Republicans include BEAT fix, drop nuclear credits in final tax bill

Source: By Gavin Bade, Utility Dive • Posted: Monday, December 18, 2017

  • Congressional Republicans on Friday released the text of a tax proposal that includes incentives for electric vehicles and wind power, as well as a fix to the so-called BEAT provision critical to renewable energy. Nuclear tax credits, however, were excluded from the bill.
  • The Senate’s version of the tax bill included a Base Erosion Anti-Abuse Tax (BEAT) provision that wind and solar companies said could prevent them from monetizing tax credits. Energy companies will now be able to offset 80% of that tax, and lawmakers also eliminated a corporate alternative minimum tax (AMT) energy interests said could stifle research and development spending.
  • Republicans aim to pass the legislation, a combination of bills passed by the House and Senate, by a Dec. 22 deadline to fund the federal government. GOP leaders have indicated other energy incentives could be included in a separate tax extenders package early next year.

Dive Insight

After weeks of closed-door negotiations, Republicans in Congress have reconciled two competing versions of tax reform — and appear to have the votes to pass it.

The House version, passed last month, sparked concern in renewable energy circles with provisions to cut the wind production tax credit and a $7,500 federal tax incentive for electric vehicles.

The Senate version was expected to be friendlier to renewable energy, but the sector was startled by the last-minute inclusion of the BEAT provision, added on Thanksgiving eve shortly before the bill passed.

The BEAT provision targets “earnings stripping” — cross border payments multinational companies make to overseas affiliates to reduce their tax bills. The provision aims to close that loophole by setting a minimum tax on corporate income.

Originally, the provision required every company to quantify 10% of their taxable income, including cross-border payments and, in a second calculation, quantify their tax liability. If the tax liability is less than the taxable income calculation, the government would collect the difference as a tax.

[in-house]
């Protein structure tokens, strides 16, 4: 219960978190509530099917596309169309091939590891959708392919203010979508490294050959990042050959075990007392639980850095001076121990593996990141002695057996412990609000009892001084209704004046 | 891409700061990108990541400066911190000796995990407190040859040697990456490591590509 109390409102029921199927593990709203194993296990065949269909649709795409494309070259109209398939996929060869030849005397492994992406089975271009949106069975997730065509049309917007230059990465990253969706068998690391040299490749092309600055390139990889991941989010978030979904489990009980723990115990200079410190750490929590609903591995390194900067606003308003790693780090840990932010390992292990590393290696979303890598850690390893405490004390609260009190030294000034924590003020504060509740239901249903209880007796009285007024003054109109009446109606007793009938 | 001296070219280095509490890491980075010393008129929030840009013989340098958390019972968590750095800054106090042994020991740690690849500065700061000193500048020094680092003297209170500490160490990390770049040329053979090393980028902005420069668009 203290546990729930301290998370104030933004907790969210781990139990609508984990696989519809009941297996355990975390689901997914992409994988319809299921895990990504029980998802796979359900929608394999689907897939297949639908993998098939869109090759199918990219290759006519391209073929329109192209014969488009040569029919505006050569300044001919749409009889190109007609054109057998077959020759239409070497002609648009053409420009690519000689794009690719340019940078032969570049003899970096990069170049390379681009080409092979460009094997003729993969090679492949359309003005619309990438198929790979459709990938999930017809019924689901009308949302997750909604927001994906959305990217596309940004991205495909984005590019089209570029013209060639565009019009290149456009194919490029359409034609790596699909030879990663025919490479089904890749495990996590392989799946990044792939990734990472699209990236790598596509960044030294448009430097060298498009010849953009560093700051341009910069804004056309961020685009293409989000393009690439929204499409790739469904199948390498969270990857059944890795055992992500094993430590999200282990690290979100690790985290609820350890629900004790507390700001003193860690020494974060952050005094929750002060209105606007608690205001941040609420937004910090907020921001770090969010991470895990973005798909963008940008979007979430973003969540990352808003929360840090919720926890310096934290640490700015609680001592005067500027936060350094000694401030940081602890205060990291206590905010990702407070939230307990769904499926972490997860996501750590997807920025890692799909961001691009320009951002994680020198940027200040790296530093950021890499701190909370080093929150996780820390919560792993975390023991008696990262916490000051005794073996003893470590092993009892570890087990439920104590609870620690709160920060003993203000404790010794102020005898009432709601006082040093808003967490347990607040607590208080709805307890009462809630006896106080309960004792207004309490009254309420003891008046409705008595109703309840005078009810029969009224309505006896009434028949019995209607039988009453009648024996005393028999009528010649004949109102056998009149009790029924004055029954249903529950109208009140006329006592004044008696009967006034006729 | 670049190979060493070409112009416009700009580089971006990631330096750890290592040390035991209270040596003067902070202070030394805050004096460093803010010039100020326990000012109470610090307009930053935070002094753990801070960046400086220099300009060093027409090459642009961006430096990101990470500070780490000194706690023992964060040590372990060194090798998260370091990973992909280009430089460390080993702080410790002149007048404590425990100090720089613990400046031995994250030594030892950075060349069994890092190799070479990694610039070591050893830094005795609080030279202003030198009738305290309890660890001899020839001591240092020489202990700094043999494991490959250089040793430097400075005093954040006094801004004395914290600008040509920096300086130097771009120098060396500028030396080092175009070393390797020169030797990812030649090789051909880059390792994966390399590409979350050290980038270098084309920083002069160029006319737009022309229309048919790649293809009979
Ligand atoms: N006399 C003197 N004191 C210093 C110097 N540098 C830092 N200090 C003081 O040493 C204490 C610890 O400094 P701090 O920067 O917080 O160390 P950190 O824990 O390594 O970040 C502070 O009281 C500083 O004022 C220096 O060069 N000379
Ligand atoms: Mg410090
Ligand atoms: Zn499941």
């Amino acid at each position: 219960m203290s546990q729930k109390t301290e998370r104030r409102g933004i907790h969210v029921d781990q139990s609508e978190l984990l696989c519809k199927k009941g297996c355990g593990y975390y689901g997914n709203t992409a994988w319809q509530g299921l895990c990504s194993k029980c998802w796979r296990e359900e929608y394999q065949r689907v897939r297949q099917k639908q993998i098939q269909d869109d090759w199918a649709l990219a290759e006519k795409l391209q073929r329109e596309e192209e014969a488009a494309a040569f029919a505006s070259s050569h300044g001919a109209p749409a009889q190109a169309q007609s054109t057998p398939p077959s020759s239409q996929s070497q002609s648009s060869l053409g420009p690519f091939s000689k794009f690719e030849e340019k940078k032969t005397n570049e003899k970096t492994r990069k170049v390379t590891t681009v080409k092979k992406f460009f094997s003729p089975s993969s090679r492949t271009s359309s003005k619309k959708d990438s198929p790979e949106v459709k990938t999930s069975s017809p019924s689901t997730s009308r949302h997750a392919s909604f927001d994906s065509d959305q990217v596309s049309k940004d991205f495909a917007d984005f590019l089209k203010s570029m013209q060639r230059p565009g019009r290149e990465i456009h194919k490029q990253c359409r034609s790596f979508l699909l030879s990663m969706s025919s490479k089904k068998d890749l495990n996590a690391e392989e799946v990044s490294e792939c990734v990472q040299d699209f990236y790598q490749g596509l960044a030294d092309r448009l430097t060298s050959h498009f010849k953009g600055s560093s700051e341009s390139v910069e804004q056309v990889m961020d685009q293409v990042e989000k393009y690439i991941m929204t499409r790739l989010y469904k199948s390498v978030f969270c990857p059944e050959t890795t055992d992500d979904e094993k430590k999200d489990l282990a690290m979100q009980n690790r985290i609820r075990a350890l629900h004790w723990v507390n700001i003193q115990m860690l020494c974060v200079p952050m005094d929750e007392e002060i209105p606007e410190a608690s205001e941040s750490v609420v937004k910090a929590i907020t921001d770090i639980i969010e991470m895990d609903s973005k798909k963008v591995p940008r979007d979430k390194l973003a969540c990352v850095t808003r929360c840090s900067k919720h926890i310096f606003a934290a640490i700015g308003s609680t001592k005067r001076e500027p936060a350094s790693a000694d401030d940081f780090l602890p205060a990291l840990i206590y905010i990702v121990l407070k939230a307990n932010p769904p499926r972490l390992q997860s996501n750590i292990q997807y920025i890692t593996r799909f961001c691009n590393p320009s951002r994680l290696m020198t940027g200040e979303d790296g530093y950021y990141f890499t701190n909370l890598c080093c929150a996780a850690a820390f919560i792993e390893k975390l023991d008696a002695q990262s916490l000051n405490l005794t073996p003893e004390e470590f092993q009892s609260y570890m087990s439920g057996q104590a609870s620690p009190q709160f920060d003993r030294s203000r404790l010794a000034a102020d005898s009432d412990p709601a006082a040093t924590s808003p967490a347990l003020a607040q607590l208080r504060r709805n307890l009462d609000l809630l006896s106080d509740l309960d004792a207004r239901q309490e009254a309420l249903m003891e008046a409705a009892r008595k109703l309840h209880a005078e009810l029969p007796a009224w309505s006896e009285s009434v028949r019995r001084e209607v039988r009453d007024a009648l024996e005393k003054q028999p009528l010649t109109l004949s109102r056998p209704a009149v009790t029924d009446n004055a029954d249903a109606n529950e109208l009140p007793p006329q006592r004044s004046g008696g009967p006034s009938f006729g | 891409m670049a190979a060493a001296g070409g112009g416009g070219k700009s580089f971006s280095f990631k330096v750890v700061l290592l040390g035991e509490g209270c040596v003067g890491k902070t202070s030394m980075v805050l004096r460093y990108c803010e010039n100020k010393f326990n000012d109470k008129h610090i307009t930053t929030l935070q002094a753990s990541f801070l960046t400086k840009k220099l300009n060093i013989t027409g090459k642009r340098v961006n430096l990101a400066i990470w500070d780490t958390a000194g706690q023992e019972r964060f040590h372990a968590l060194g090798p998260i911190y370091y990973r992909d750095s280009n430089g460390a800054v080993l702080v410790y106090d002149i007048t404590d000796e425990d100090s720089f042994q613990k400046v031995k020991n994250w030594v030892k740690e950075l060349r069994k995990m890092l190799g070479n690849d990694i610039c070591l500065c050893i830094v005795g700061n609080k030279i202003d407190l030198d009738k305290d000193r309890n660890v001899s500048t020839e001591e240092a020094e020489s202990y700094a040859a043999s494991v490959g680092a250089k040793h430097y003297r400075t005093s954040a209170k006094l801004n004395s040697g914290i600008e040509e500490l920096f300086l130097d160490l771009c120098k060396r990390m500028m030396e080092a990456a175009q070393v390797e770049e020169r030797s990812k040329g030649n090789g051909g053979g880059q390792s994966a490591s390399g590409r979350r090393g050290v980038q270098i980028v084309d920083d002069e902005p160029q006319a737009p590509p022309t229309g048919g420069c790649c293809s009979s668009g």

Under that text, wind and solar tax credits could reduce a corporation’s tax liability, increasing their tax bills. Renewable energy groups said that could push banks out of the tax equity market, stifling as much as $12 billion in financing.

The final bill aims to avoid that by allowing companies to offset up to 80% of BEAT tax payments accrued due to energy tax credits.

“It’s a high enough percentage to keep the credits, but not too high to have people pay zero taxes,” Sen. Rob Portman (R-OH) told Bloomberg on Friday.

The final compromise bill excludes nuclear tax credits that featured in the House bill but were left out of the Senate legislation. Utility Southern Co. has said those incentives are critical to complete the expansion of the Vogtle nuclear project, which Georgia regulators will decide whether or not to cancel next week.

A host of other tax credits for resources like fuel cells, geothermal power, microturbines, and combined heat and power plants were left out of the final bill. These “orphan” resources, also excluded from a wind and solar incentive deal in 2015, could be passed in a separate extenders bill early next year, said Sen. Lisa Murkowski (R-AK) this week.

“What I have received is an indication of a very clear desire to resolve the extenders,” she said.

While tax reform presented threats to renewables and nuclear interests, electric utilities have been staunch supporters of the effort from the start. The push for lower corporate rates could benefit utilities in three ways, said Travis Kavulla, vice chairman of the Montana Public Service Commission.

A lower tax rate will “create headroom” in existing utility rate structures, he said. Utilities currently set rates for customers factoring in a 35% corporate rate. Cutting that to 21%, as the bill proposes, could create a “rare opportunity,” Kavulla said, “where rates could remain the same even while plowing more capital into infrastructure.”

The pending legislation would also allow companies to deduct 100% of the cost of a capital project from their taxes in the first year, rather than deducting smaller amounts over time. That would create a “front-loaded incentive,” Kavulla said, “to plow money into infrastructure early.”

Today, utility rates are set on the assumption that companies will pay a 35% tax rate, but various deductions allow utilities to pay less upfront, allowing utilities to realize “early-year cash benefits even if it means liability in later years.”

Under current law, those future liabilities are based on a 35% corporate tax rate, but lowering that rate would mean utilities would have to pay less than they planned. That difference is owed to customers but could be used to offset infrastructure costs.

“Basically, Uncle Sam and customers have been fronting [utilities] extra cash for infrastructure in the early years,” Kavulla said. “That bill eventually becomes due, but because you’re changing the tax rate midstream, what’s due to customers [in refunds or infrastructure spending] has actually increased.”

Critics of tax reform argue corporations are likely to return funds from tax reform to shareholders. While that “may be the case in the wider economy,” Kavulla said, “regulators, if they’re paying any attention at all, are not going to allow that.

“If commissions are not on top of that it could result in limited situations of utilities just pocketing that money, so regulators and consumer advocates are going to have to be pretty proactive,” he said.